• A high number of credit inquiries. If a lot of lending institutions are scoring your credit, it could be a sign that you have made too many credit applications and are carrying too much debt.
• Lengthy payments on trade credit. If you stretch out the payments to your vendors to 90 days, it will come home to roost when you fill out a equipment lease application.
• A high number of NSFs. If you continually write checks that are returned for nonsufficient funds, it will seriously undermine your credit score.
• Lawsuits and judgments. Never a good sign for a lender.
• Frequent change in banking institutions. “If you change banks often,” says Lahti, “youzzre not doing yourself any favors.” Most lenders, he says, like to see at least two years of history with the same institution.
• Being a bad tenant. If your landlord thinks youzzre a lousy tenant, it cause a lessor to think you will be a lousy lessee.
• Exotic equipment. The harder it is to resell whatever equipment you are leasing (which is what will happen if the whole deal goes south), the lower your score.

If your credit score comes up poorly, Lahti says that most leasing companies will take steps to make the deal doable. “In the trade we all this structuring,” he says.

Popular “structuring” techniques include down payments on equipment, additional guarantors (i.e. other people or institutions which will pay off the lease if the original lessee runs into financial difficulty), and anteing up additional collateral in the form of real estate, publicly traded stock, letters of credit and of course equipment a company already has on hand. “If you already have equipment on your floor, I can use it as additional collateral. In fact if you need working capital, we can buy your equipment [for a lump sum] and lease it back to you. ”


Shop Talk: The “residual” is the value of the equipment at the end of the lease period. Oftentimes the lesee has the option to purchase the equipment for its residual value.

P.S.: The “lessee” is the entity taking out the lease and the lessor is the entity granting the lease.


There are ways to gauge how expensive or cheap lease financing is. To do this, you must know the residual value of the equipment you are leasing. The residual value is the value of the equipment at the end lease, which the lessee would have to pay to purchase it. For instance suppose you lease a $12,000 warehouse forklift for $300 per month for three years, and at the end of the lease, the value of the forklift is $4,000. If you buy the forklift for $4,000, your total cash outlay is $10,800 (36 payments x $300) plus $4,000 for a total of $14,800. Since the forklift cost just $12,000 new, the difference between the original price and the total cash outlay is the implied financing cost, in this case $2,800.

If the residual was higher, say $5,000, and the payments remained the same, $300, the resulting financing costs, $3,800, would be much higher than in the previous scenario.

Lahti says that such an analysis represents a good starting point for analyzing a lease, but that other factors must come into play as well. “The, flexibility to extend or modify a lease, search and documentation fees, speed of approval, the ease with which you can upgrade to new equipment, are all features that must be taken into account when weighing one lease against another.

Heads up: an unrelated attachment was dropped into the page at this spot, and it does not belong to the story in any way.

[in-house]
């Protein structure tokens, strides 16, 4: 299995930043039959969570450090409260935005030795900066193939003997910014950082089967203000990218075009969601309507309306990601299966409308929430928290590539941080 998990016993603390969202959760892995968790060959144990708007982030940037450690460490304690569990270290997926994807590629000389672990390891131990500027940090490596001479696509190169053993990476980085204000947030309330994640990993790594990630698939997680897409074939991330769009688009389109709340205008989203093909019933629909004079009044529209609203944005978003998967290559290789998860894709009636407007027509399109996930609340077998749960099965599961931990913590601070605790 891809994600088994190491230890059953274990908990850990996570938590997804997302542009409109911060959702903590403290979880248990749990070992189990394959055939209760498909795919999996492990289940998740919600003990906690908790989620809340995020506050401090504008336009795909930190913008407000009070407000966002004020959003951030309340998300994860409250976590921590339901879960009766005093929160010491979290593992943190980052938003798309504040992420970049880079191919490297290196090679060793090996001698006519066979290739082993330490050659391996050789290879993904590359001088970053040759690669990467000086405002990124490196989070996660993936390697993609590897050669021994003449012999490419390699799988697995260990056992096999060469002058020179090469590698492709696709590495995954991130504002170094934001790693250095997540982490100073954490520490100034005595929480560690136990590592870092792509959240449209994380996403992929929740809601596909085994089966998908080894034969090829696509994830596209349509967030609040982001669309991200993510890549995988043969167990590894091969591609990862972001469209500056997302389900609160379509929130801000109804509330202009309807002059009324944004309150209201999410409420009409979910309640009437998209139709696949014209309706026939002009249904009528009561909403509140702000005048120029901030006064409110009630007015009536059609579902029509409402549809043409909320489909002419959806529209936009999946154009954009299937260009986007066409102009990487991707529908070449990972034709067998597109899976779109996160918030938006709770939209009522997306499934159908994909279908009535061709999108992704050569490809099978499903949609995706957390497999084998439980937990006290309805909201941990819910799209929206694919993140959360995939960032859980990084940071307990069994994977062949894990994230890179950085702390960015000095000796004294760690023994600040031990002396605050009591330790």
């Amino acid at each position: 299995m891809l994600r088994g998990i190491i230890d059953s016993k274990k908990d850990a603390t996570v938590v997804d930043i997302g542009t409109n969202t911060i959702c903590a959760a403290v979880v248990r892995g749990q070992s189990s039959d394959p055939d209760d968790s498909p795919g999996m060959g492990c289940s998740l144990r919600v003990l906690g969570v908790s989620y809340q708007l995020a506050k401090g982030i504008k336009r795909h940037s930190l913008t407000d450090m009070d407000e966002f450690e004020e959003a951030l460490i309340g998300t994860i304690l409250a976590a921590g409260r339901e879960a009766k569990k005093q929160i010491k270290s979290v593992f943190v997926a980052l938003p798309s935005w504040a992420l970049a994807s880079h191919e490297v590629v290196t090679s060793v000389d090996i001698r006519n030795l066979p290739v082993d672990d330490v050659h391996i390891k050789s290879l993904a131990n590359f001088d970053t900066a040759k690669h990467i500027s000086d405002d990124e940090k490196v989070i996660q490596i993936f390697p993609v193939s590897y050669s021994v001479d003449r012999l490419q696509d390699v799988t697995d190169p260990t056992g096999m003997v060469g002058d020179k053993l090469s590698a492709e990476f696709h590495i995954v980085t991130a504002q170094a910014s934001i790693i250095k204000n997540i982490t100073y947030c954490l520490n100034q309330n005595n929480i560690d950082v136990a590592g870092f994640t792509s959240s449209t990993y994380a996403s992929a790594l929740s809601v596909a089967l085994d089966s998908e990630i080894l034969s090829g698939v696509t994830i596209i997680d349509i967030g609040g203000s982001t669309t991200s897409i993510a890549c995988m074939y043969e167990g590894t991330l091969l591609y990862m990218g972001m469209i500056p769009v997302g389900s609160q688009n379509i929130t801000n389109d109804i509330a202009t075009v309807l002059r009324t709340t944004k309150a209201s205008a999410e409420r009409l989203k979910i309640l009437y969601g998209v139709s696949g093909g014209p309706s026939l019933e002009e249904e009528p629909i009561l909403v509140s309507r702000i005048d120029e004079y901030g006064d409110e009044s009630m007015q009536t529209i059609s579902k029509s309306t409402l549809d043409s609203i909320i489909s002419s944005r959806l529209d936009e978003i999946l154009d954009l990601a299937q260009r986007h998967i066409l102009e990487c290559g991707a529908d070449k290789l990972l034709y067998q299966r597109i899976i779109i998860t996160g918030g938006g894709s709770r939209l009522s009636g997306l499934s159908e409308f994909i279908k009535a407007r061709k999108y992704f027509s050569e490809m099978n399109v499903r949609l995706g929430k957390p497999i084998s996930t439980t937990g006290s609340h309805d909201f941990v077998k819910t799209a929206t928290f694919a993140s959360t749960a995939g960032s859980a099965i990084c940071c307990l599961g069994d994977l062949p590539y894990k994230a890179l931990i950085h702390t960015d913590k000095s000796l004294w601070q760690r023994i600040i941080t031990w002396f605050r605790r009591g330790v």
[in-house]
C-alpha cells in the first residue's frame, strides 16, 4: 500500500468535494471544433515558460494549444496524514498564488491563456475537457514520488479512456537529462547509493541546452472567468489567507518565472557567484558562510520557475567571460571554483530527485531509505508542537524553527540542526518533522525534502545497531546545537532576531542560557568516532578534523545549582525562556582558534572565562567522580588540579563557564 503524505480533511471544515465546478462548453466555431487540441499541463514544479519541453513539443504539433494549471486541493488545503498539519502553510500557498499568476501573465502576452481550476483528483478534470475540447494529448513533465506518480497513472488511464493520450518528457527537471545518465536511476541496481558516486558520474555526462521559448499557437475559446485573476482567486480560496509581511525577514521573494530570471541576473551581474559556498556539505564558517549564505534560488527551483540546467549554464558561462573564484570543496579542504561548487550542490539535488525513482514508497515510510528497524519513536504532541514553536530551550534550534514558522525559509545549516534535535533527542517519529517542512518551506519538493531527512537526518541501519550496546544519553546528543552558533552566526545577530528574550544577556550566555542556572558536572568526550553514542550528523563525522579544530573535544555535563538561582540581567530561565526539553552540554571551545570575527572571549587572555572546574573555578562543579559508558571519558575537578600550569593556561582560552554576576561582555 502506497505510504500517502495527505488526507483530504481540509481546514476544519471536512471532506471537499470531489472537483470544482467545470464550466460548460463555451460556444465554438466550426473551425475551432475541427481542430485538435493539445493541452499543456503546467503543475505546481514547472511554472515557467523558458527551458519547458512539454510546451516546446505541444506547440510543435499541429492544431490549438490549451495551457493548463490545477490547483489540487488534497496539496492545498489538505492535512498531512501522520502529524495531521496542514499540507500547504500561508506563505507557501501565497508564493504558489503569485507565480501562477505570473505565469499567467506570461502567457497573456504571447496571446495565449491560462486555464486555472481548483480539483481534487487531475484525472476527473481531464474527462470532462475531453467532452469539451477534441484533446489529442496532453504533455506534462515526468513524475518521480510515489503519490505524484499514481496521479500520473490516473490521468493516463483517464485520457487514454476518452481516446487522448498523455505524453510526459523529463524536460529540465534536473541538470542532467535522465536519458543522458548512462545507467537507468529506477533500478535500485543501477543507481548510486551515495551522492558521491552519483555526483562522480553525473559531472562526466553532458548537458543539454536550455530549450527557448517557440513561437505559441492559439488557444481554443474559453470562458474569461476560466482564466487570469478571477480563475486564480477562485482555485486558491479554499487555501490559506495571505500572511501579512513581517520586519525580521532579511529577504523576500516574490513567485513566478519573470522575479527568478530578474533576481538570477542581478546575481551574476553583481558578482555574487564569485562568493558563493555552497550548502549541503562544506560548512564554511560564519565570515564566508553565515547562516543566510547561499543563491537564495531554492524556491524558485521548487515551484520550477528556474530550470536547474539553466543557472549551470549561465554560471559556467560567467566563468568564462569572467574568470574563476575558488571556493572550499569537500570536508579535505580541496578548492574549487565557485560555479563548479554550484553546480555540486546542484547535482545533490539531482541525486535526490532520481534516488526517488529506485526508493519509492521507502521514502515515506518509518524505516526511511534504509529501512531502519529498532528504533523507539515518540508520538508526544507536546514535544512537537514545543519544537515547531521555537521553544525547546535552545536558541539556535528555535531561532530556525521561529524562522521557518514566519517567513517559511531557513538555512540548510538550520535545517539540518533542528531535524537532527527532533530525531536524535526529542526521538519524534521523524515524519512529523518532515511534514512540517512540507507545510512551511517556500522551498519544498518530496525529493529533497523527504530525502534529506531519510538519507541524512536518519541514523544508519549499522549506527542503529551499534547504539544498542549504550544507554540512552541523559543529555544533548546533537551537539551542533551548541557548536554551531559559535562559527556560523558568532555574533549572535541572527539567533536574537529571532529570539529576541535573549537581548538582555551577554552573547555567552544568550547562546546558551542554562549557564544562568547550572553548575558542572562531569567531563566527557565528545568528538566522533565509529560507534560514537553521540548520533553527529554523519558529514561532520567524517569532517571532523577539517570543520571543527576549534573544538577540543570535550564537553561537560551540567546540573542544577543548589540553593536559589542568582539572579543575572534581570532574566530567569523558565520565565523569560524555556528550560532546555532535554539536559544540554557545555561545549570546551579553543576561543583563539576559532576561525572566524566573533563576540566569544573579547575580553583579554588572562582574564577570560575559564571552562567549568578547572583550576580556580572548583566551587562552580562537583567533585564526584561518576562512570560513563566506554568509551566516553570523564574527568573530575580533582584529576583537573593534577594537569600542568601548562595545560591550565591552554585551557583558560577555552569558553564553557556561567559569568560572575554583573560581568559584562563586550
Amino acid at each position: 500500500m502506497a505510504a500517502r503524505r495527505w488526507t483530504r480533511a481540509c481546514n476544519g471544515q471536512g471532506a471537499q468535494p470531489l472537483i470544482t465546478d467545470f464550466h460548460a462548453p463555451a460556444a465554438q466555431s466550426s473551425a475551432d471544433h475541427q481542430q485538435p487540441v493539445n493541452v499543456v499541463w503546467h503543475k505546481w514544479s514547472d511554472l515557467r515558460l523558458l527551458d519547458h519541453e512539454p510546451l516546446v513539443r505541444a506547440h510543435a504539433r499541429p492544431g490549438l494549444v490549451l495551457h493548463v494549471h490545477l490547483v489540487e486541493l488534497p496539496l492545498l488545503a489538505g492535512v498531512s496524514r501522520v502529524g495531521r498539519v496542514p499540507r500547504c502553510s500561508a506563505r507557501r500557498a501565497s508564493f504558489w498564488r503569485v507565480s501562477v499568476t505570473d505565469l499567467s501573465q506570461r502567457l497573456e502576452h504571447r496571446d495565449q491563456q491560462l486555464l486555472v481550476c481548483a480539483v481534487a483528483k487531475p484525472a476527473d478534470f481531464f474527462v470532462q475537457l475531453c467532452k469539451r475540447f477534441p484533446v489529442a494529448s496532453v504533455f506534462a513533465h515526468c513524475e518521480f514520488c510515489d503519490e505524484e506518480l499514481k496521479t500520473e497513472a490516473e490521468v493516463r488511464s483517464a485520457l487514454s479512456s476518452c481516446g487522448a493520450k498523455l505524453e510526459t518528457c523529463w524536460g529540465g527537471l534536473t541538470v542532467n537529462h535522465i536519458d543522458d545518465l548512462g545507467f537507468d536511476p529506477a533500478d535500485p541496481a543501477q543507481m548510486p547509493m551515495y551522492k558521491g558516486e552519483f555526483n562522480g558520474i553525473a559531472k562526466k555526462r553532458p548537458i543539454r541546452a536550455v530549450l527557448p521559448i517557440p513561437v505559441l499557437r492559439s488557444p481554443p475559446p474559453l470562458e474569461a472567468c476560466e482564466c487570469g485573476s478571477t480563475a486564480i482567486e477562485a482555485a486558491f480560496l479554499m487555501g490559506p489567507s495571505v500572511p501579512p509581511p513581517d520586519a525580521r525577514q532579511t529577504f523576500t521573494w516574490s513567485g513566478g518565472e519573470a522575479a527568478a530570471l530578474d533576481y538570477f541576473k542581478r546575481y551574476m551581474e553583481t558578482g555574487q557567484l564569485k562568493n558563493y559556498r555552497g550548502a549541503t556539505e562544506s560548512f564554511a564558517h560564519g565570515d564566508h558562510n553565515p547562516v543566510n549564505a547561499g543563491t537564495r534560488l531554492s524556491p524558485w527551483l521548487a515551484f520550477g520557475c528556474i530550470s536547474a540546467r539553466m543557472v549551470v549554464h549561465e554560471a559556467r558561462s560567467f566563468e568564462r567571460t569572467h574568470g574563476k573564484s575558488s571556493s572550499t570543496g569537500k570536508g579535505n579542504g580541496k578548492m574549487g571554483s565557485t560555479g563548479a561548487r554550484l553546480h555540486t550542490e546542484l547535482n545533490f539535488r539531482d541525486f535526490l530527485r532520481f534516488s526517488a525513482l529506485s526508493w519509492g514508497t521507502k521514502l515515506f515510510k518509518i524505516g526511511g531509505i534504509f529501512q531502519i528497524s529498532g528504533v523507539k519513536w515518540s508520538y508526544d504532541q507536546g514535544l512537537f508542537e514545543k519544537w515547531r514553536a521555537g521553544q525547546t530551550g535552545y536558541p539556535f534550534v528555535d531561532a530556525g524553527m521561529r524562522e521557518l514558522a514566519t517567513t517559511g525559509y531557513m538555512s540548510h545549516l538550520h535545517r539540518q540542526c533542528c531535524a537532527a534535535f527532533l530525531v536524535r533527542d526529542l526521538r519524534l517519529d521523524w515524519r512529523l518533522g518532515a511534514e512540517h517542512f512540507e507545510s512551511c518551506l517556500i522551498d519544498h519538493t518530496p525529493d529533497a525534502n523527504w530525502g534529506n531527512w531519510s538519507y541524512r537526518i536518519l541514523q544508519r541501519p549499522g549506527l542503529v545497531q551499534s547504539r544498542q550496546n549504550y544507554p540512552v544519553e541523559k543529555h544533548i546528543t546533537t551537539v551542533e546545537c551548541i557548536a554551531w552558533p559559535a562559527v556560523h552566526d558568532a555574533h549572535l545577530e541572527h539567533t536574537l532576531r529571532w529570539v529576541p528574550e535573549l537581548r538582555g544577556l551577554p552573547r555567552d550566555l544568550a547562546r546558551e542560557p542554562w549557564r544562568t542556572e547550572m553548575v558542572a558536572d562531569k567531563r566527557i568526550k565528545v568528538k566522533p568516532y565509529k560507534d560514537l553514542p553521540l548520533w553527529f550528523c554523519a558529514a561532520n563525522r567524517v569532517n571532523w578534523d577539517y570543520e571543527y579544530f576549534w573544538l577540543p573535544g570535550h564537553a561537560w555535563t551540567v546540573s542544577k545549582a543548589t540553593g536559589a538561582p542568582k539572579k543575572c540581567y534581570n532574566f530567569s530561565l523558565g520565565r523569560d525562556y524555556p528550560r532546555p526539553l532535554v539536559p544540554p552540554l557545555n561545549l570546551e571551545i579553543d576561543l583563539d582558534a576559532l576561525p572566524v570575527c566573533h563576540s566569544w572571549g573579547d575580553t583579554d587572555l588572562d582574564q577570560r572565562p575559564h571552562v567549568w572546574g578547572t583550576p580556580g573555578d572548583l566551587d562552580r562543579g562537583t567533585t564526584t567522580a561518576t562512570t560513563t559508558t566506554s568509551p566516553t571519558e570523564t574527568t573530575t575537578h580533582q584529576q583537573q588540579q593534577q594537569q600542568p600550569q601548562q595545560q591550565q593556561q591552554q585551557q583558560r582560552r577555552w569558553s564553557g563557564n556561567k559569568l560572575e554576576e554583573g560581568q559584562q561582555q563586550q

Donzzt Forget: If you are leasing equipment, you donzzt own it. Therefore you can make a case that the lessor pays for repairs and taxes.

Finding an equipment leasing company is easy. Almost any equipment which a business could conceivably need offers a lease option. Though itzzs not apparent at first glance, the company offering the lease financing is not the same one that is selling the equipment. What happens is that the company selling the equipment simply makes a direct referral to a leasing company with which it does business.

Itzzs a good idea to get a quote from the leasing firm which is referred by the company that wants to sell you the equipment. The quote should be competitive. After all, the company selling products, wants to sell as much as possible, and they surely donzzt win any points by referring a leasing company which gouges its customers. But it also pays to get another quote as well. Usually, the company selling the equipment has more than one leasing company on hand, or ask a friend or business associate.

As a final point, when looking for a leasing company you should understand whether or not you are talking to a broker — who simply structures deals, then gets them financed through any of the leasing companies he or she works with — or a leasing company which is actually putting it own funds on the line.

Therezzs nothing wrong with brokers. The situation is analogous to working with an independent insurance agent. He or she might have intimate knowledge of the marketplace, and knows where to go to get the kind of insurance, or lease which you need, and in theory at least, generates savings in excess of his or her fees. But with brokers, as in many other walks of life the same advice applies: Buyer beware.

Taking Action: To find a leasing company, call or write the United Association of Equipment Leasing for a referral. The address is 520 Third Street, Suite 201, Oakland, CA 94607. 510-444-9235.


More Posts

Scroll to Top